school bullying

UNICEF Report: School Bullying Is Rampant Worldwide

Bullying is worse, not better. But there is hope. 

UNICEF, the United Nations Children's Fund, just released a major report on childhood bullying worldwide. It found that about half of children ages 13 to 15 throughout the globe say they have experienced peer-to-peer violence in and around school. That's 150 million kids. As one UNICEF official who contributed to the report said, "Schools are not as safe as they should be because of bullying, because of corporal punishment by teachers, because of attacks on schools." The report adds that the estimated monetary cost of violence against children in all countries is $7 trillion.

However, the same UNICEF official noted that more children are speaking out against bullying and more teachers are being trained to deal with it. "We have reasons to be optimistic that violence will be recognized as a problem in schools and addressed soon," she said. Self-reported peer violence stands at around 50% in most of the nations studied -- with the U.S. rate slightly lower at 48%. The report is based on data from 122 countries, which are home to 51% of the world's population of children ages 13 to 15.

At the Humanity Project, we see this major report as more proof of the need for increased efforts of all kinds to stop school bullying. We have sensed a growing misunderstanding of the issue in the United States in recent months, a feeling that the serious problem of school bullying is less common now than before. Some folks seem to feel we've won that war. In fact, school bullying is more common today, according to U.S.-based studies and anecdotal reports. These include recent discussions by Humanity Project officials with school administrators, teachers and counselors. LGBTQ students are among the most frequent targets, a school population that is disproportionately bullied. The Southern Poverty Law Center says research consistently shows that “virtually every LGBT student experiences bullying at school.”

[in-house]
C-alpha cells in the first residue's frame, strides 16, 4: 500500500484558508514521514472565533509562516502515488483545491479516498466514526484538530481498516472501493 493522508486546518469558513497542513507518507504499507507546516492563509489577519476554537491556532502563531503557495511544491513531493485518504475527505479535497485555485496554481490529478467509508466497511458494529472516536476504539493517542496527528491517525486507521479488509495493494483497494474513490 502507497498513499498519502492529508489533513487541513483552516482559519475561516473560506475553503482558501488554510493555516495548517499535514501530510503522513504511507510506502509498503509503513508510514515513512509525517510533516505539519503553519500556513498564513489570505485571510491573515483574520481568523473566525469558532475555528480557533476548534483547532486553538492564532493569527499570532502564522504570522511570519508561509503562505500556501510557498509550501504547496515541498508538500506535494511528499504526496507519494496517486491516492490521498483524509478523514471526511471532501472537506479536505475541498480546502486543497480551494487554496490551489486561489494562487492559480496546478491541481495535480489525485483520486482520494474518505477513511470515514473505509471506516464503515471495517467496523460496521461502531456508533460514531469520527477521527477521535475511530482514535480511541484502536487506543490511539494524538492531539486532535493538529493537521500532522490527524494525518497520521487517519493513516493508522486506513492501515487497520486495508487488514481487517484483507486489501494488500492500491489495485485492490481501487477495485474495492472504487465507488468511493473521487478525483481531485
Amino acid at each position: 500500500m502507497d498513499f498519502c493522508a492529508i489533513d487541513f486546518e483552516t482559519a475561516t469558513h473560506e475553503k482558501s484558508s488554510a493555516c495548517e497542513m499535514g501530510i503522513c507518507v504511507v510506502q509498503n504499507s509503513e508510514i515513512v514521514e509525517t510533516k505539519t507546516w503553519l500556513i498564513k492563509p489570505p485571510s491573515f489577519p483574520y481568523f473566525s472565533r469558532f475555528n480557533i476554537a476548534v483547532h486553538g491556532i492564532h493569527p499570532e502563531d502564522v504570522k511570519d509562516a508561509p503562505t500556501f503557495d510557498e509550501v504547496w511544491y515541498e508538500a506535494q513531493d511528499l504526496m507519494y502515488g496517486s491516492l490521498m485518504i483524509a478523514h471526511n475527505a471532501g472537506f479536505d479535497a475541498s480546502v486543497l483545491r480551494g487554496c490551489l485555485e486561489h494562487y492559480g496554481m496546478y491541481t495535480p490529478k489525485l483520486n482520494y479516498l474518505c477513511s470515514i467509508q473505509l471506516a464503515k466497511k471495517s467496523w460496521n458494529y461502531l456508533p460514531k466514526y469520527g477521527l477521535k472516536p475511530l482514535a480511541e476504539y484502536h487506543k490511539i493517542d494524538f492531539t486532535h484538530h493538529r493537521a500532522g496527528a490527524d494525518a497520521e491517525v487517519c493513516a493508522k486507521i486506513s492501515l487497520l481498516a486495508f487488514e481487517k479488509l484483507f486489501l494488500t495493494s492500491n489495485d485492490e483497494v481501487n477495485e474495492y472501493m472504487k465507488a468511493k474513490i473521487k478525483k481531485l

The Humanity Project's acclaimed Antibullying Through The Arts and Humanity Club programs have been shown to be effective in helping to curb school bullying -- but in the past several months, we have received somewhat less funding than in 2017 to deliver these free programs to schools and organizations that need them. In light of the new UNICEF report, we are hopeful these funds will be restored soon as more people recognize that bullying hasn't ended in the schools. And that our work as a society to stop school bullying is far, far from over. 

Keeping Your Child Safe Online

Something different for our blog this time ... An information graphic by the folks at KidGuard, a company that provides help for parents to keep their kids safe online. 

Look over that image below carefully if you're a parent (or grandparent). It offers useful information in today's Internet-driven world. To read the full KidGuard article: Click here. 

Sometimes the old adage is true: You can't be too careful ... especially when it comes to protecting your children against the many dangers online. 

Our Fund (and Our New Friends)

POSTED BY: BOB KNOTTS